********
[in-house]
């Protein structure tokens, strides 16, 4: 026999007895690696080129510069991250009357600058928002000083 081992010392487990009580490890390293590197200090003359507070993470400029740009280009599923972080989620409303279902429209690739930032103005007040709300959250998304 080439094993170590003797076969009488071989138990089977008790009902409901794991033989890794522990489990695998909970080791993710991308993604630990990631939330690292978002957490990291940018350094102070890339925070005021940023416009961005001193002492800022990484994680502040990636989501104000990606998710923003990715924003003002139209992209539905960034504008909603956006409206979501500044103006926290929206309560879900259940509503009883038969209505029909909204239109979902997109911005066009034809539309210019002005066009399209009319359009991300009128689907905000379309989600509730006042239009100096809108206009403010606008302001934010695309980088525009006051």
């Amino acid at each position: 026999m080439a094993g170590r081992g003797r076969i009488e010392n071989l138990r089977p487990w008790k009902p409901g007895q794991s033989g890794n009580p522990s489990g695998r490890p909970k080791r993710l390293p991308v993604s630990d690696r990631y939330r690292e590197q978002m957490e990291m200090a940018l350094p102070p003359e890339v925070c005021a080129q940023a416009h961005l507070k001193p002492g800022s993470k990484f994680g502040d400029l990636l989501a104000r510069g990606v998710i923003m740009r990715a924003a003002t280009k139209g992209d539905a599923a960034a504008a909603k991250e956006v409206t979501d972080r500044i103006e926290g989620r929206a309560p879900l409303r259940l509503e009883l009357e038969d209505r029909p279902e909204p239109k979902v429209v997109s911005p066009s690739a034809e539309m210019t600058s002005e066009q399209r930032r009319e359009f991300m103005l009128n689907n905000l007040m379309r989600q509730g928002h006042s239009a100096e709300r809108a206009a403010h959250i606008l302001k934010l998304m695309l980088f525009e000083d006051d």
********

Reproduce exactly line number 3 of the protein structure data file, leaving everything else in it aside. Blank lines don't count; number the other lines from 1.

């Amino acid at each position: 026999m080439a094993g170590r081992g003797r076969i009488e010392n071989l138990r089977p487990w008790k009902p409901g007895q794991s033989g890794n009580p522990s489990g695998r490890p909970k080791r993710l390293p991308v993604s630990d690696r990631y939330r690292e590197q978002m957490e990291m200090a940018l350094p102070p003359e890339v925070c005021a080129q940023a416009h961005l507070k001193p002492g800022s993470k990484f994680g502040d400029l990636l989501a104000r510069g990606v998710i923003m740009r990715a924003a003002t280009k139209g992209d539905a599923a960034a504008a909603k991250e956006v409206t979501d972080r500044i103006e926290g989620r929206a309560p879900l409303r259940l509503e009883l009357e038969d209505r029909p279902e909204p239109k979902v429209v997109s911005p066009s690739a034809e539309m210019t600058s002005e066009q399209r930032r009319e359009f991300m103005l009128n689907n905000l007040m379309r989600q509730g928002h006042s239009a100096e709300r809108a206009a403010h959250i606008l302001k934010l998304m695309l980088f525009e000083d006051d």